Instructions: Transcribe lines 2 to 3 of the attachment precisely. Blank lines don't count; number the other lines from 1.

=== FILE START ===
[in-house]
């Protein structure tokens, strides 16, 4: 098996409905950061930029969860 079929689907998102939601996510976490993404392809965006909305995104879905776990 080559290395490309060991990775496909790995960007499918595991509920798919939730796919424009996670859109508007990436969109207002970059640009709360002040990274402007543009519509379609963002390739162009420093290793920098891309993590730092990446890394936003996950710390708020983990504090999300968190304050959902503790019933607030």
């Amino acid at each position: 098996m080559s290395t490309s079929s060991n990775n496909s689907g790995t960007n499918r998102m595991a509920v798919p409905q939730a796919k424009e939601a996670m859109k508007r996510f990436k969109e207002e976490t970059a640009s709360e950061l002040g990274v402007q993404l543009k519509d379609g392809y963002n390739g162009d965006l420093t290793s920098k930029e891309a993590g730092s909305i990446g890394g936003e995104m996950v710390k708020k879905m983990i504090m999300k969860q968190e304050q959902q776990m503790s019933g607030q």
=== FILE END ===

């Protein structure tokens, strides 16, 4: 098996409905950061930029969860 079929689907998102939601996510976490993404392809965006909305995104879905776990 080559290395490309060991990775496909790995960007499918595991509920798919939730796919424009996670859109508007990436969109207002970059640009709360002040990274402007543009519509379609963002390739162009420093290793920098891309993590730092990446890394936003996950710390708020983990504090999300968190304050959902503790019933607030």
């Amino acid at each position: 098996m080559s290395t490309s079929s060991n990775n496909s689907g790995t960007n499918r998102m595991a509920v798919p409905q939730a796919k424009e939601a996670m859109k508007r996510f990436k969109e207002e976490t970059a640009s709360e950061l002040g990274v402007q993404l543009k519509d379609g392809y963002n390739g162009d965006l420093t290793s920098k930029e891309a993590g730092s909305i990446g890394g936003e995104m996950v710390k708020k879905m983990i504090m999300k969860q968190e304050q959902q776990m503790s019933g607030q």